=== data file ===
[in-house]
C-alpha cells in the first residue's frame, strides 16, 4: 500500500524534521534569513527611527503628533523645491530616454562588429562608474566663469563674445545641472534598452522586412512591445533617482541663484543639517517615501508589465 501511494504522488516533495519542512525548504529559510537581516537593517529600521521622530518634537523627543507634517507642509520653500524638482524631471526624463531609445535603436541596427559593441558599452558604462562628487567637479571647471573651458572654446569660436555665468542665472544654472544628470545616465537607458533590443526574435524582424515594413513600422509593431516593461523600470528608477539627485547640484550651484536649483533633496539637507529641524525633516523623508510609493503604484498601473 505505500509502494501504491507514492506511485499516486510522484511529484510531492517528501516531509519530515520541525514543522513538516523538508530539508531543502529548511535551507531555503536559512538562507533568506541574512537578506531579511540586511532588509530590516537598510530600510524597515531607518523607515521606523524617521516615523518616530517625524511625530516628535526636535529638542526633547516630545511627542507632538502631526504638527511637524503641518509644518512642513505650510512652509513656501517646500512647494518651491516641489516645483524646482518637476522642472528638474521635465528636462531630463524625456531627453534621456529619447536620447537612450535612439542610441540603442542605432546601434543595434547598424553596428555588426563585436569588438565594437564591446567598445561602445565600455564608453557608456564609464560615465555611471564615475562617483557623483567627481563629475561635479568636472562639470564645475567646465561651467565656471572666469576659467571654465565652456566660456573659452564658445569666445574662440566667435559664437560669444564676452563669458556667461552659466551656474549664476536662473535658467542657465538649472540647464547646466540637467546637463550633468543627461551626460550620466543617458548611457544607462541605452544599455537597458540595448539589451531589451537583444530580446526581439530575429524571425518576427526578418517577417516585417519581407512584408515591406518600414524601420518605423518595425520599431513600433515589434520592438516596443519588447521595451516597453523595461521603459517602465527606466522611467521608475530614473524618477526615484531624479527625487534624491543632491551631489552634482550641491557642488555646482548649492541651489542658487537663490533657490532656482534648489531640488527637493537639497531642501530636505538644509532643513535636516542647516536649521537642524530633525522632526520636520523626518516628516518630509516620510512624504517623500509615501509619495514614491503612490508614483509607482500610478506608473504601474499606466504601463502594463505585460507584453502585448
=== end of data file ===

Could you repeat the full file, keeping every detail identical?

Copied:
[in-house]
C-alpha cells in the first residue's frame, strides 16, 4: 500500500524534521534569513527611527503628533523645491530616454562588429562608474566663469563674445545641472534598452522586412512591445533617482541663484543639517517615501508589465 501511494504522488516533495519542512525548504529559510537581516537593517529600521521622530518634537523627543507634517507642509520653500524638482524631471526624463531609445535603436541596427559593441558599452558604462562628487567637479571647471573651458572654446569660436555665468542665472544654472544628470545616465537607458533590443526574435524582424515594413513600422509593431516593461523600470528608477539627485547640484550651484536649483533633496539637507529641524525633516523623508510609493503604484498601473 505505500509502494501504491507514492506511485499516486510522484511529484510531492517528501516531509519530515520541525514543522513538516523538508530539508531543502529548511535551507531555503536559512538562507533568506541574512537578506531579511540586511532588509530590516537598510530600510524597515531607518523607515521606523524617521516615523518616530517625524511625530516628535526636535529638542526633547516630545511627542507632538502631526504638527511637524503641518509644518512642513505650510512652509513656501517646500512647494518651491516641489516645483524646482518637476522642472528638474521635465528636462531630463524625456531627453534621456529619447536620447537612450535612439542610441540603442542605432546601434543595434547598424553596428555588426563585436569588438565594437564591446567598445561602445565600455564608453557608456564609464560615465555611471564615475562617483557623483567627481563629475561635479568636472562639470564645475567646465561651467565656471572666469576659467571654465565652456566660456573659452564658445569666445574662440566667435559664437560669444564676452563669458556667461552659466551656474549664476536662473535658467542657465538649472540647464547646466540637467546637463550633468543627461551626460550620466543617458548611457544607462541605452544599455537597458540595448539589451531589451537583444530580446526581439530575429524571425518576427526578418517577417516585417519581407512584408515591406518600414524601420518605423518595425520599431513600433515589434520592438516596443519588447521595451516597453523595461521603459517602465527606466522611467521608475530614473524618477526615484531624479527625487534624491543632491551631489552634482550641491557642488555646482548649492541651489542658487537663490533657490532656482534648489531640488527637493537639497531642501530636505538644509532643513535636516542647516536649521537642524530633525522632526520636520523626518516628516518630509516620510512624504517623500509615501509619495514614491503612490508614483509607482500610478506608473504601474499606466504601463502594463505585460507584453502585448